Wednesday, Cisco Systems Inc. announced that it's selected Toronto as the home of its Internet of Everything Innovation Centre . Along with three other international cities, Ontario's capital will become a global hub for Cisco research and development.
“Internet of Everything” is Cisco’s marketing term for what is more commonly known as the “Internet of Things,” or IoT-the creeping phenomenon of of previously un-networked objects communicating over the Internet. The term was coined by former MIT affiliate Kevin Ashton in the late '90s, and had a big moment at this year's Consumer Electronics Show in Las Vegas. Manufacturers are racing to network everything from cars to thermostats to lightbulbs to garbage cans .
Cisco’s new development centres are intended to advance this technology. According to Cisco, there are "more things connected to the Internet than there are people in the world" today, and by 2022 the IoT industry is estimated to be worth US$19 trillion . That means we'll all have more objects, whether in our homes, at work, or worn on our clothing that have sensors connected to the Internet. Canada will see about $500 billion of this expanding market, the company estimates.
Some companies have already gotten in on developing the Internet of Things. Both LG and Samsung, for example, debuted "smart home" technology at CES this year. The companies have each developed appliances and other home devices that can communicate with each other or their owner through a home wireless connection, or remotely via a smartphone. The chatter between the appliances and their owner isn't just limited to turning off and on. In a smart home, your thermostat could adjust the temperature when it knows you’re coming home by getting your location from your phone; your Roomba vacuum could be instructed to take a trip around your house at regular intervals. You could even use your phone to check on any alarm system activity when you're away, or put your house into "vacation mode."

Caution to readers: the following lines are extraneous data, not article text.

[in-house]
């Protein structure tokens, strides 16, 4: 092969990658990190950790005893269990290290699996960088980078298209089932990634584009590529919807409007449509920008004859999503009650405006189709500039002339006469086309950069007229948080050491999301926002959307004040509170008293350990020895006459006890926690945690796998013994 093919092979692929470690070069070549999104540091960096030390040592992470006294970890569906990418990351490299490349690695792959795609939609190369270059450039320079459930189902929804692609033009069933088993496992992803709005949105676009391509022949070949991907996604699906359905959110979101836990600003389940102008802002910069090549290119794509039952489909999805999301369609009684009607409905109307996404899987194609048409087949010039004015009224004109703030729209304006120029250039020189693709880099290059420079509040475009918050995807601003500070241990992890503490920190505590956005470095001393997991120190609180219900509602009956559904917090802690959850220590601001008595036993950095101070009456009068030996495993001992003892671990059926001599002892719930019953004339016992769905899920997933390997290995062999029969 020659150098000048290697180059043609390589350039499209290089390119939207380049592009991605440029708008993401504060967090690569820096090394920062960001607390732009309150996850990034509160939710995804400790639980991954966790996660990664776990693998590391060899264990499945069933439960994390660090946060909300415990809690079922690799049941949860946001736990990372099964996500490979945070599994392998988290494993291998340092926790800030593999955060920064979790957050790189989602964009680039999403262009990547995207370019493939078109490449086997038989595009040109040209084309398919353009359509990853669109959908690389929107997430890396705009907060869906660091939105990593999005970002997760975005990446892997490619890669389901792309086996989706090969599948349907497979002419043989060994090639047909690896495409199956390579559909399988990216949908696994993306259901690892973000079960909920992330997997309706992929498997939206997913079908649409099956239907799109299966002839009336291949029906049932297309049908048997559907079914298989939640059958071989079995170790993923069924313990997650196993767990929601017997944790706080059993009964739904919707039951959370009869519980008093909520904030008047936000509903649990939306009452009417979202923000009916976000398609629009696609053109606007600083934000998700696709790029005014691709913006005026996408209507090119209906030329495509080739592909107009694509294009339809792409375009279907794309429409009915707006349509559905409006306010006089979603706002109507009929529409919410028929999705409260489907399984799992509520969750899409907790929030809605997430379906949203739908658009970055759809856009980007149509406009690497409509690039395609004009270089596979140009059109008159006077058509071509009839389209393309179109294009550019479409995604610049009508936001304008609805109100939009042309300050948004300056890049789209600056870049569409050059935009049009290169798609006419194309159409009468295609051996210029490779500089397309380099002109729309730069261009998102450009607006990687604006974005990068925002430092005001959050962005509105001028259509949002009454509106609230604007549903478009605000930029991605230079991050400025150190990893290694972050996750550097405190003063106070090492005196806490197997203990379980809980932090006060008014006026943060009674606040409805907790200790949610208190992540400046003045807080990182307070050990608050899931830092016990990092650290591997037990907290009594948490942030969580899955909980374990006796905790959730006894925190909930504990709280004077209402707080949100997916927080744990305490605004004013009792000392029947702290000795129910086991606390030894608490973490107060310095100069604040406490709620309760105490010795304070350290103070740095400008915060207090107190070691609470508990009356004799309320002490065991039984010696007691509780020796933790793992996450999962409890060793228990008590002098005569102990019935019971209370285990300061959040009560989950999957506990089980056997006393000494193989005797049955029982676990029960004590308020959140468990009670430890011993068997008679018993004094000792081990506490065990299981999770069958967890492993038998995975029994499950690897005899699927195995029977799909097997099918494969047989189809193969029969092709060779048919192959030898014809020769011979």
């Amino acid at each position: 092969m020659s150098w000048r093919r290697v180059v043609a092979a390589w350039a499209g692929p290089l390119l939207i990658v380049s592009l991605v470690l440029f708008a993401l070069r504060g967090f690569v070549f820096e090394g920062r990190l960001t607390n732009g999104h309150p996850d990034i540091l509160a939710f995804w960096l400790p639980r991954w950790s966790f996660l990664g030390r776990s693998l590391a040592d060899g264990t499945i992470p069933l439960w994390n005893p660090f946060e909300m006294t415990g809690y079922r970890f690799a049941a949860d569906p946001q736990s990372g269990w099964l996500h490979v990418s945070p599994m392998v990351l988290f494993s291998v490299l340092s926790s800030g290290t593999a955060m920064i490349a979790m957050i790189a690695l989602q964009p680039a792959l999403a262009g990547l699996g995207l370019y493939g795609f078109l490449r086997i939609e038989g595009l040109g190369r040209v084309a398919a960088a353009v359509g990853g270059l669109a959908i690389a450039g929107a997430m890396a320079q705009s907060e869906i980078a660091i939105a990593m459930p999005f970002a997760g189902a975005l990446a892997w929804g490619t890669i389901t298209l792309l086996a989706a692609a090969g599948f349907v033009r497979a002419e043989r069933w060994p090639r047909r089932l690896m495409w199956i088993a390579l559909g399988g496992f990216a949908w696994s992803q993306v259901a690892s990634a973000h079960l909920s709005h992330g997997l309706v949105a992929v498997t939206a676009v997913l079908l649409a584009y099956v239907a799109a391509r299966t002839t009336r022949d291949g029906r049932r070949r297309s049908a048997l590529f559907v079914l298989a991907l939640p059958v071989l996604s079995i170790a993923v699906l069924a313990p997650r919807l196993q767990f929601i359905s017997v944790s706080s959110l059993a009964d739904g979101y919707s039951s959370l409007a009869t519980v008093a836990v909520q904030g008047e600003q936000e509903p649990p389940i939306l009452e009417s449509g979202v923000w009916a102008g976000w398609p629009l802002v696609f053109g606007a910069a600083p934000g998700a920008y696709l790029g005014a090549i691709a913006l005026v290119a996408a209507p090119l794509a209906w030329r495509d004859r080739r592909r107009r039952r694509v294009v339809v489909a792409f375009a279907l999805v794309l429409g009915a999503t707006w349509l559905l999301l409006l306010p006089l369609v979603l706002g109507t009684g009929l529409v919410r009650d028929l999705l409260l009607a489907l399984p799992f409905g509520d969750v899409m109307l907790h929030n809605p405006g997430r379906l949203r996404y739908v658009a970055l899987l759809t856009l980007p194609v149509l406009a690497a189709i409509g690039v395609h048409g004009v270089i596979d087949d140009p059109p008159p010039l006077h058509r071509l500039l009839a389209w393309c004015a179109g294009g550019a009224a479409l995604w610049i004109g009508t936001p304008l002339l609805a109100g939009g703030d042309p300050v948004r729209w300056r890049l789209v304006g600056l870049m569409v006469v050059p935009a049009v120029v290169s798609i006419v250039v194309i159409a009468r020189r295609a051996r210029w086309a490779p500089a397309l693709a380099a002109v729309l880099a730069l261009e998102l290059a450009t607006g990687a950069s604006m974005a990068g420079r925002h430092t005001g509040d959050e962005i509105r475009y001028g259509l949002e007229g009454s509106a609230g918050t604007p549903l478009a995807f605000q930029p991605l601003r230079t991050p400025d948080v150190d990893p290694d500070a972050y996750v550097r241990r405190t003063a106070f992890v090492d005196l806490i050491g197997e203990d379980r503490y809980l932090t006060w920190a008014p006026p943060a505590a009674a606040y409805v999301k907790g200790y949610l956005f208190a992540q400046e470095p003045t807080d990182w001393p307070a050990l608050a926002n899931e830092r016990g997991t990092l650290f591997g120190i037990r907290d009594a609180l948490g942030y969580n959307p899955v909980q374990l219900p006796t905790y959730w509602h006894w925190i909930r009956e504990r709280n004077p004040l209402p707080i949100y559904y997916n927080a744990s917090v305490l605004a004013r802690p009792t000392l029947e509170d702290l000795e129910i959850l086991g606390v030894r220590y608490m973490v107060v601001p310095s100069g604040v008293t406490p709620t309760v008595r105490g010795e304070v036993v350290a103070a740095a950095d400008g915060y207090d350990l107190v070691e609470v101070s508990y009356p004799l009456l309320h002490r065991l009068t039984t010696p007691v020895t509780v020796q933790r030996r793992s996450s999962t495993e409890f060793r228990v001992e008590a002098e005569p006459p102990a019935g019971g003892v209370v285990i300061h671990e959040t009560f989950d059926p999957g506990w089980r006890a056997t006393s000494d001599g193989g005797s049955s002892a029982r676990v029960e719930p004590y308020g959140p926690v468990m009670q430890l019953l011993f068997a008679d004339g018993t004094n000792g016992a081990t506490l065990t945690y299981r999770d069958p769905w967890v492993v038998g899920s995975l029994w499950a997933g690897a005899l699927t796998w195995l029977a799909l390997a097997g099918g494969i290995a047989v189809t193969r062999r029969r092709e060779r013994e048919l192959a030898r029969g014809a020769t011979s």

The company has predicted that the public sector could be a major beneficiary of IoT technology. Cisco imagines a world where data is used to improve traffic flow using "smart road systems," and farmers are able to better monitor their crops and livestock with exact data on the quantities and cash values of their assets. Unified healthcare databases and more sophisticated military defence systems might be other uses of IoT technology, or even more efficient waste collection systems for cities.
For businesses, IoT innovation could be used to improve network communications between remote office locations in the same company, or to better monitor stock availability and product shipments.
One of the most interesting aspects of Cisco's innovation centre in Toronto is that it won't be limiting its resources to large companies or the government. Startups and mid-sized companies will also have space there, and combined with other Toronto-based business and research centres like MaRS, we'll likely see some promising IoT technology emerge from the city in the next few years.
With files from Canadian Press.
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